Scandinavian heritage has deep roots in the lakes area, and the Sons of Norway-Vikingland Lodge is setting out to reinvigorate the region’s Viking spirit by establishing a new cultural festival.
This Sunday, March 4 from 11:30 a.m. to 2 p.m., Vikingland Lodge members will host a Scandinavian Festival at Trinity Lutheran Church (1401 Madison Ave., Detroit Lakes). The event will feature Norwegian artifacts; an opportunity to learn how to make various Norwegian treats like lefse, krumkake and flatbrød; discover Scandinavian crafts such as hardanger, rosemaling, wood carving, and making bentwood “tine” boxes — and so much more. “We used to do summer festivals,” says Vikingland Lodge member Dorothy Hoover, who is co-chairing the inaugural winter festival along with Carol Turner. “One year we even had a wedding; it was my daughter. She rode in on a horse led by the groom… another year, we had a fiddle contest.”
“We also had rock and log throwing contests,” Turner added. “We had food booths out on the street (the festival was held downtown). One of the things we sold was lefse dogs — hot dogs wrapped in lefse.”
“We did that for nine years,” Hoover said. “The 10th year, the city wouldn’t let us block off the street, so we moved it to the city park at the council’s request — but it wasn’t nearly as successful.”
This year, the group decided that they wanted to try a winter festival instead.
“We started working on it last summer,” said Hoover. “Our pastor at Trinity, Jillene Gallatin, asked Carol if we could do something like this there, and have the Sons of Norway sponsor it.”
The original plan was to hold it on Feb. 4 — “but nobody wanted to do it on SuperBowl Sunday,” Turner said.
“So we rescheduled it for one month later, on March 4,” Hoover added, noting that the group decided to hold it on a Sunday, so the church-going crowd could simply stay after services to enjoy the festivities — though it’s free and open to the public as well.
“We have no idea if 50 people will come, or 300,” Turner said, “but we’re planning for about 250.”
In addition to all of the aforementioned activities, the midday event will also include live Norwegian music and dancing, prize drawings, and displays of Norwegian artifacts.
“These artifacts are items that our members’ ancestors brought over from Norway,” Turner said. “They’re real antiques.”
“We want people to get a real taste of Scandinavia,” Hoover added. “For lunch, we’ll be serving soup and open-faced finger sandwiches.”
“Open-faced sandwiches are a longstanding tradition in Norway,” Turner said. “Folks from the Lodge will also be demonstrating how to make lefse and krumkake — with samples — and almond cakes.”
“Anything with almond flavoring is very Norwegian,” Hoover added. “There will also be rosettes, flatbrød (Norwegian flatbread), and of course, lots of crafts.”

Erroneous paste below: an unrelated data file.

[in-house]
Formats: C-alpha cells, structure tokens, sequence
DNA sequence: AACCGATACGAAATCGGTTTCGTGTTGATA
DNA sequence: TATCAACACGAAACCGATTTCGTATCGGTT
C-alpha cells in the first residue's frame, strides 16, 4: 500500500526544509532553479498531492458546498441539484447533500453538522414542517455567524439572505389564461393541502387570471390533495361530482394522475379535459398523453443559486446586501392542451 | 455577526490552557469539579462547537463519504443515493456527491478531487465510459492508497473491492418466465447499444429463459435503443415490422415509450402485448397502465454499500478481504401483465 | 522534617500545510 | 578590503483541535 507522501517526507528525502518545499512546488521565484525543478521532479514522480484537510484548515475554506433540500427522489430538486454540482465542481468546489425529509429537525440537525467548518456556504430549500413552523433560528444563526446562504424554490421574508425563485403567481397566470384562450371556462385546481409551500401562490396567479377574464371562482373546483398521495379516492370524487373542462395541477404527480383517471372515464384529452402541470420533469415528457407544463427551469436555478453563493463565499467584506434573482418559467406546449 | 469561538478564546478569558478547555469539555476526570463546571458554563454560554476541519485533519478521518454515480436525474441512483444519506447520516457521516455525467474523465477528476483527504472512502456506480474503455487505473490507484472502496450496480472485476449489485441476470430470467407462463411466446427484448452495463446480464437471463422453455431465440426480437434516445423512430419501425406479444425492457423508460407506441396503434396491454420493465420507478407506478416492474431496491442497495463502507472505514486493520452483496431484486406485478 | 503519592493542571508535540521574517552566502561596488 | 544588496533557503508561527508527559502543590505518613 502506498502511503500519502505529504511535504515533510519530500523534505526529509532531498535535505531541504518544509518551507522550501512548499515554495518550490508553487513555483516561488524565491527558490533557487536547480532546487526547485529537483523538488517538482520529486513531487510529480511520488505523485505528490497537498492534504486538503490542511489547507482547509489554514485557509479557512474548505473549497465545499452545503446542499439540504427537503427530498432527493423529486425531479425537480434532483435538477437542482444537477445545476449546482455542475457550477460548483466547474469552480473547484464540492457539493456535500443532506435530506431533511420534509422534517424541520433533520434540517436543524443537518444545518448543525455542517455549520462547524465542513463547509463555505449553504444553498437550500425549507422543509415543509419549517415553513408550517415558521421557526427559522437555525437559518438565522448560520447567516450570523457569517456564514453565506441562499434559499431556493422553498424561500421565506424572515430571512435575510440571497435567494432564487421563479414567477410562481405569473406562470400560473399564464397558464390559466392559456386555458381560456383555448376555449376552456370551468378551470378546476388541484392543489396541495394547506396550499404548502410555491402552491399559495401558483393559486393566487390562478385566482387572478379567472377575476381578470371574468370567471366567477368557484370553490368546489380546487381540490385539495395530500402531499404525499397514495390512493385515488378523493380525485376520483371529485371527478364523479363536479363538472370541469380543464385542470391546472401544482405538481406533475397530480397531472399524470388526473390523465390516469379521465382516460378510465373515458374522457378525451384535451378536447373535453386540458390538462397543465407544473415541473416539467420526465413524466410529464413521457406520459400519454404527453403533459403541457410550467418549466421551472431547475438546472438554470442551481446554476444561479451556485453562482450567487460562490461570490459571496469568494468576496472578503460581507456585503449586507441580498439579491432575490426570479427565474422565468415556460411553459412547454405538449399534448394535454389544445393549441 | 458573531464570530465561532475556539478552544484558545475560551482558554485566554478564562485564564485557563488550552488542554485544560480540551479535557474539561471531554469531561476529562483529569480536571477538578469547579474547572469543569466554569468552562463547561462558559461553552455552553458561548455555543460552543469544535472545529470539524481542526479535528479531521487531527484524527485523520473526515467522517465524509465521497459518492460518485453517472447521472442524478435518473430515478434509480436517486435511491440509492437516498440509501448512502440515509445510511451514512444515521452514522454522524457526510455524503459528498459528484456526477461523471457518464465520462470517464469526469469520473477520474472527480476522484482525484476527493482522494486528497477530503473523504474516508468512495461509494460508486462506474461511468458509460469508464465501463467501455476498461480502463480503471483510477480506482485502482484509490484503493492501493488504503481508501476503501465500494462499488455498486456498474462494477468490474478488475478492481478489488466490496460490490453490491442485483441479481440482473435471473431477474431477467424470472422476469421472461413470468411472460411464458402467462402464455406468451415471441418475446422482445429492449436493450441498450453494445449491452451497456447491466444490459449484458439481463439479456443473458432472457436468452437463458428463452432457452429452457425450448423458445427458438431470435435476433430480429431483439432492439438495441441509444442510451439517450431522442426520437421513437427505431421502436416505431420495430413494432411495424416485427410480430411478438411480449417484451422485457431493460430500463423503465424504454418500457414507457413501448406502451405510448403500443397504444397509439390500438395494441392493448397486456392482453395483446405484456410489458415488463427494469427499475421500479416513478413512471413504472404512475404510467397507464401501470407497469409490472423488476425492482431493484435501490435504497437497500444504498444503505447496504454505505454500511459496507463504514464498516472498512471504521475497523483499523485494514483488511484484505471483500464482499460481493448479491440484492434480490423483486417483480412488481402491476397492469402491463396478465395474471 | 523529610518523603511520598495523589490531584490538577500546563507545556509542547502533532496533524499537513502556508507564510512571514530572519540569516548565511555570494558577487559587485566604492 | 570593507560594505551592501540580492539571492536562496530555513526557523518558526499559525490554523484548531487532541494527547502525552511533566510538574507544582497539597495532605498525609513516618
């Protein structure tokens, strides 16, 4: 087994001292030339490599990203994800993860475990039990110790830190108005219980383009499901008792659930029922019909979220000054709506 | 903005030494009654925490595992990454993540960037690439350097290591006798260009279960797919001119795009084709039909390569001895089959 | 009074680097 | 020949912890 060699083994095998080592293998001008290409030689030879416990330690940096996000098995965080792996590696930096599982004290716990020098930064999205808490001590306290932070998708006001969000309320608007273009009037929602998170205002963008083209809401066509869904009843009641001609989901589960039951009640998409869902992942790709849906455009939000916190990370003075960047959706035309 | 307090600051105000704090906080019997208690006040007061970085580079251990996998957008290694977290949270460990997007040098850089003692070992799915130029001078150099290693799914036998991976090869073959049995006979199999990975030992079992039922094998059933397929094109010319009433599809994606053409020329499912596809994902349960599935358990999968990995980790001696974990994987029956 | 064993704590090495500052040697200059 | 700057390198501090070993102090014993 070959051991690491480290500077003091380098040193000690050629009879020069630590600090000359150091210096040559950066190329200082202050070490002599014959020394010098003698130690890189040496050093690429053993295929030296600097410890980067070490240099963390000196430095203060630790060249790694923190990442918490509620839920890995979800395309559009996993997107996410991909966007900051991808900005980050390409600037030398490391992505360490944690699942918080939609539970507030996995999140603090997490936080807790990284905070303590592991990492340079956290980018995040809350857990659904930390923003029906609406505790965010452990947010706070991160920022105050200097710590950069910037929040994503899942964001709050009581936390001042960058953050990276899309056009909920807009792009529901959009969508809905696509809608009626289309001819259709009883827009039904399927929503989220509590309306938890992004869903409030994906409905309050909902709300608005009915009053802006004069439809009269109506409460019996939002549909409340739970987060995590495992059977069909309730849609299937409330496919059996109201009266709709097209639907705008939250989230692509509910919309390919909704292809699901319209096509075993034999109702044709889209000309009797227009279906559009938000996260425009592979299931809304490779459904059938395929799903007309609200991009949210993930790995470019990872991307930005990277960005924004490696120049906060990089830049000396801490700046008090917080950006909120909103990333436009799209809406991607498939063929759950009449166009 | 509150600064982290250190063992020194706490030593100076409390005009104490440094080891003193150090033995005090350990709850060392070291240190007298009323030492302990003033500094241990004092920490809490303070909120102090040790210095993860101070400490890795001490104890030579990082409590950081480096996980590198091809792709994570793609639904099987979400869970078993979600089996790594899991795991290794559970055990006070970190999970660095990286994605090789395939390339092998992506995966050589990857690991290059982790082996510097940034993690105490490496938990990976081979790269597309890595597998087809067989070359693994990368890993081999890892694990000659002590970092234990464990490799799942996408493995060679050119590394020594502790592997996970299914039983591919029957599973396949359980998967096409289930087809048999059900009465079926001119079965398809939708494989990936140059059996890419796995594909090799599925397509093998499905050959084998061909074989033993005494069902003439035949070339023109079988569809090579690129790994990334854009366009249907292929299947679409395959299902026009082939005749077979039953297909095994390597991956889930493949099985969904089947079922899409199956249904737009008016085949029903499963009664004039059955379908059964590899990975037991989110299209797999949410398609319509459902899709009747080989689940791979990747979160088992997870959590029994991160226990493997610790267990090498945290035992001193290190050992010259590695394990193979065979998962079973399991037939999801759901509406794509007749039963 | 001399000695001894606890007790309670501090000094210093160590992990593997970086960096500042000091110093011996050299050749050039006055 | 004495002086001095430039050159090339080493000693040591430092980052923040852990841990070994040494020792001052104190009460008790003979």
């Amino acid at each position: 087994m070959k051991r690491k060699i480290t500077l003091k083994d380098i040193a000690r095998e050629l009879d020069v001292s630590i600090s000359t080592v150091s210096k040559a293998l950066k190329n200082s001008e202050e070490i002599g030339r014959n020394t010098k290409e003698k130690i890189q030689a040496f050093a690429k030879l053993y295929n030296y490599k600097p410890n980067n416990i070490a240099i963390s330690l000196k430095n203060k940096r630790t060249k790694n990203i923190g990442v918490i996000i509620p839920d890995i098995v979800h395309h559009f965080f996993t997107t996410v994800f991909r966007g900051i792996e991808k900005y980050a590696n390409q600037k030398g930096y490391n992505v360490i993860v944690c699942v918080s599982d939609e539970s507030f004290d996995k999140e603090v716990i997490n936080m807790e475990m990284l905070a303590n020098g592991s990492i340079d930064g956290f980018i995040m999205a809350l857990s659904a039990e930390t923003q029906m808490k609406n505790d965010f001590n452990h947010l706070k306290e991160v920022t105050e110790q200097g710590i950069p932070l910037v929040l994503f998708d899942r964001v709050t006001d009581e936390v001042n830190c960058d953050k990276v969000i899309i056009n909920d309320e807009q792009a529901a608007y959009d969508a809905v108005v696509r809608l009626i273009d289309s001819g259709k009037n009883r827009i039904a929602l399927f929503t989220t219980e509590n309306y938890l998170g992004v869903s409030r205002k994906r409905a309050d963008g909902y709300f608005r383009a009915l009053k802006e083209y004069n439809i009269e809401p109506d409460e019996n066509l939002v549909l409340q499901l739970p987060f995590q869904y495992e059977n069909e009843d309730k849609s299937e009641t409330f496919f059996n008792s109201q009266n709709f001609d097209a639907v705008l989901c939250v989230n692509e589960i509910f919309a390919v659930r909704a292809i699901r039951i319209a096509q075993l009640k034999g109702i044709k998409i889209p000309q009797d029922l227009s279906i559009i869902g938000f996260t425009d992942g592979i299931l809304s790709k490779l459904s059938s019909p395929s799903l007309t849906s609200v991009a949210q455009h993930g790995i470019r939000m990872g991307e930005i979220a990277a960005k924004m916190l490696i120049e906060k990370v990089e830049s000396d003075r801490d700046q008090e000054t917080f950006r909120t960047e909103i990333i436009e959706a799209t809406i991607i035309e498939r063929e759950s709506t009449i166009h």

Vikingland Lodge: A brief history
Founded on Nov. 4, 1969, with 139 charter members, Vikingland Lodge is the Sons of Norway chapter for the Detroit Lakes area.
Some of those charter members are still with the organization today, including Norma Jean Grotnes, Kathryn Haddeland, Alice Hammer, Gudrun Harstad, Margaret Maki, Lois Wisted, and Rollie Kjos — who was the lodge’s first president.
Besides the midsummer festival, some members also remember other Norwegian celebrations in the 1970’s and early 1980’s, around Syttende Mai (Norwegian Constitution Day, celebrated on May 17 each year) and Christmas. At the time, all three local banks would host mini events with Norwegian treats and goodies, demonstrations, and traditional Scandinavian folk dancing.
The Vikingland Lodge also hosted skiers from Norway, about 40 at a time, that would come and ski with members at Maplelag. During these visits, they would also visit the schools to talk to the kids about life in Norway.
The local Vikingland Lodge has also played a significant role within the international organization of the Sons of Norway, sending zone directors to represent the area within the International organization. Current Vikingland Lodge member Bob Hoover has served as both District 1 president and then as an international director for Sons of Norway. The Sons of Norway, Vikingland Lodge meets the 2nd Tuesday of each month at 7 p.m. Meetings are held at Union Central Senior Living, 307 Lake Ave, Detroit Lakes. These gatherings feature programs to learn more about Norwegian culture, gather with fellow Norwegians and partake in various activities. Outside of the monthly meeting members gather for cultural exploration through folk arts like rosemaling, hardanger embroidery, and wood carving, to name a few.
Any area residents interested in joining this organization are welcome to attend the meetings. For more information, please visit the Lodge’s website, www.sonsofnorwaydl.org. For more information about Sunday’s festival, please contact Dorothy Hoover at 218-849-2275 or email@example.com; or Carol Turner at 218-234-8887 or firstname.lastname@example.org.